The problem is that consumers, and often designers, too, are bewildered by what really constitutes a sustainable product. You can't judge it by looking [at it]; you have to know the object's past and future – whether it's made of renewable or recyclable materials, how much energy went into its production, how it's going to be disposed of. It's not objects that are unsustainable, it's the systems that produce them. And designers have to steer their clients towards sustainable systems – that is, if they have the luxury of a client who isn't just after the cheapest, fastest solution. (McGuirk 2011, Sustainable design is wearing thin, para.7) -Let's hope to all acquire these values and be able to dismiss the easiest and cheapest option which are non-sustainable and non-ethical products.
The closest we have come to a sustainability orthodoxy is the "cradle to cradle" solution pioneered by Michael Braungart and William McDonough. According to their mantra, products need to be made fully recyclable so that, once they are discarded, each part can be turned back into itself again. The problem with that logic is that it promises infinite consumption with impunity. Businesses must love it. The drawback of putting so much emphasis on recycling, however, is that it makes us feel virtuous about throwing things away. Disposability – along with its henchman, planned obsolescence – is the real enemy (McGuirk 2011, Sustainable design is wearing thin, para.9)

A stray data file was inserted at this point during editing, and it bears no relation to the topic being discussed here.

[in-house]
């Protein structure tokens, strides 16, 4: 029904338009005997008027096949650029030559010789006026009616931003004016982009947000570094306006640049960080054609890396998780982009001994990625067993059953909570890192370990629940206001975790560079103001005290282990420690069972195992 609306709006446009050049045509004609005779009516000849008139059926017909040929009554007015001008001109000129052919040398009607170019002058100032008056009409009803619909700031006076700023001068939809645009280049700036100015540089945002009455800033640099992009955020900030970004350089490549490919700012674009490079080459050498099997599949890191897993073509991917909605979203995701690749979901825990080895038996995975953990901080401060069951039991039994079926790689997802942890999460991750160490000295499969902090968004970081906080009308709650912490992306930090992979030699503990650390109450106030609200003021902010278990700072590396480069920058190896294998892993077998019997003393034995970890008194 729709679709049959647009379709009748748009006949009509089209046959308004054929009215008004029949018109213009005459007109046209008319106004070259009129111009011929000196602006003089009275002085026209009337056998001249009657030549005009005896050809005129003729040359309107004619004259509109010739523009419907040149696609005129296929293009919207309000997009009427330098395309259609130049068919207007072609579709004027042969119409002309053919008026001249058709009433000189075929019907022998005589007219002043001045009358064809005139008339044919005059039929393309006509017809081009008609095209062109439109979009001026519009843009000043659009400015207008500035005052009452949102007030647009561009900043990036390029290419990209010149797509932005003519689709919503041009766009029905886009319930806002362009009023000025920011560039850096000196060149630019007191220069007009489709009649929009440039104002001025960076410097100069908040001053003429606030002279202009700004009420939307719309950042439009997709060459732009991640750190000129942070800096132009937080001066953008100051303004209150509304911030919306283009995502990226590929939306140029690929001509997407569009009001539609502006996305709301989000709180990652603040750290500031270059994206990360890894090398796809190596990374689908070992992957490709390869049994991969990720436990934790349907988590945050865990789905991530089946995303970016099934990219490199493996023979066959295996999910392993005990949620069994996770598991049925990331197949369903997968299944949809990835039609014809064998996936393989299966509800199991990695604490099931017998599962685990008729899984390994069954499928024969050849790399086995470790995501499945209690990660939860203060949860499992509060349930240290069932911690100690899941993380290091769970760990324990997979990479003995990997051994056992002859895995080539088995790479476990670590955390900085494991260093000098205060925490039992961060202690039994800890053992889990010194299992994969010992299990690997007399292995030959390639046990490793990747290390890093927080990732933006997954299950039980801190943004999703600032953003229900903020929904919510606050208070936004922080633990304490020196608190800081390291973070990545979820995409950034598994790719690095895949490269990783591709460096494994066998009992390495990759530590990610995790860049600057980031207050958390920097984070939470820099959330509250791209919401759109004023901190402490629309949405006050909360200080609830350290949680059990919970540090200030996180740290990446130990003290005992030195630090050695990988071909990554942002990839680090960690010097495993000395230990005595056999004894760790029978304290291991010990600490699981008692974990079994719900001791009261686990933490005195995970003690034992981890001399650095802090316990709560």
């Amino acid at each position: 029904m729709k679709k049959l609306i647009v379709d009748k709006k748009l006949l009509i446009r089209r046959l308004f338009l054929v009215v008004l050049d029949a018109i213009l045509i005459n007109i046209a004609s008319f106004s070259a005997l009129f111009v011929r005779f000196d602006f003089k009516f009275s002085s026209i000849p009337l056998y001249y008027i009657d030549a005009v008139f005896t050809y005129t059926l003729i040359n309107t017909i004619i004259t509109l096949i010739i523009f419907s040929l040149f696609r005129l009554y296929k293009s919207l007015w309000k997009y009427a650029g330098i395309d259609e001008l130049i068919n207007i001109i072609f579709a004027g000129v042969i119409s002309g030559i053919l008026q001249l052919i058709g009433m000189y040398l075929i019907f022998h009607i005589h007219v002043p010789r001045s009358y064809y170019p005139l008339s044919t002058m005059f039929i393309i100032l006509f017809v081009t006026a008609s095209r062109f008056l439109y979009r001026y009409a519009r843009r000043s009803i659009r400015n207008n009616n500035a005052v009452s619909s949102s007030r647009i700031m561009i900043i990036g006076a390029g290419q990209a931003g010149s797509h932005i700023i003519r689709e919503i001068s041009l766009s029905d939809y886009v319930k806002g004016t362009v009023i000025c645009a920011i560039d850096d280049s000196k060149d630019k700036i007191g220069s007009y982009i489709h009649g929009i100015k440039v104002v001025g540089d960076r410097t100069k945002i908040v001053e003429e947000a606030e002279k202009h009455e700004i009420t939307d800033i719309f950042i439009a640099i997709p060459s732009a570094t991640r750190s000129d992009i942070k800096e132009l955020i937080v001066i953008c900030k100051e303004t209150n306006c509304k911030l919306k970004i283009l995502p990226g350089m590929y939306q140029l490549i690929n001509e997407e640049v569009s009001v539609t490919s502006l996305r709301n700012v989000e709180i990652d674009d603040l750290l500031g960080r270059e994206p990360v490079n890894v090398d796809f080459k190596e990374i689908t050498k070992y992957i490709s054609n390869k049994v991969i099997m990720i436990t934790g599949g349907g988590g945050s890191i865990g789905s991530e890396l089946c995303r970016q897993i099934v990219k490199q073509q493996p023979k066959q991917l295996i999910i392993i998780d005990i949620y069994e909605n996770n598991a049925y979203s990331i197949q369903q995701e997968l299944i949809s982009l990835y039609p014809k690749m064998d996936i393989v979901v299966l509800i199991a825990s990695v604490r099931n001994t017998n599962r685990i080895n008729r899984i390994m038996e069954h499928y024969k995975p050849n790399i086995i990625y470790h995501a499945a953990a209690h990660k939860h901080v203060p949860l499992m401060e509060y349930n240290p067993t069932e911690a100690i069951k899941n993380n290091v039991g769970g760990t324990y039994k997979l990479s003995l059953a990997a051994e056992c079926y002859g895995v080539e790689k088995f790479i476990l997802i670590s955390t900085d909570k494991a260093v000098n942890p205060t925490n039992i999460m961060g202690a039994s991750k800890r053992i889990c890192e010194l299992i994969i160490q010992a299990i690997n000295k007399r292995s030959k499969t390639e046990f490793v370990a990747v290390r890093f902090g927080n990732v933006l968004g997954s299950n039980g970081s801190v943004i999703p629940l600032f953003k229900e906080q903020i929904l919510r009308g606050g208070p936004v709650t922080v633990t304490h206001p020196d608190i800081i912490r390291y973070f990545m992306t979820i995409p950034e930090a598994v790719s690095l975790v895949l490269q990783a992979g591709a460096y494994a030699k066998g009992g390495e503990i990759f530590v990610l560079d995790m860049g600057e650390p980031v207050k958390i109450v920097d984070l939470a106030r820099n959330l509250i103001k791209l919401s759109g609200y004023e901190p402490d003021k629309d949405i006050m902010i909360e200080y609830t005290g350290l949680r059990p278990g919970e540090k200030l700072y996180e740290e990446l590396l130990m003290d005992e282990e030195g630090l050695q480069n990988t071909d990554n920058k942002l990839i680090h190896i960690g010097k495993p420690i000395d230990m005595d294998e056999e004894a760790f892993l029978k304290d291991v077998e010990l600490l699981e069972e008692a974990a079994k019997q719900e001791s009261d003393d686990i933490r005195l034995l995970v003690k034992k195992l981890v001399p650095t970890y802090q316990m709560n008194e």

The answer, it seems to me, is to buy fewer things that we value more: to design products that endure and that we can repair more cheaply than replace. (McGuirk 2011, Sustainable design is wearing thin, para.10)
These extracts in three paragraphs of Justin McGuirk's article Sustainable design is wearing thinthat I found on the Guardian's website seems to sum up the concept of sustainability and how people should treat this idea -exactly by consuming less! Buy better quality and less of it. That could definitely even branch over to the notion of organic food and what we physically consume!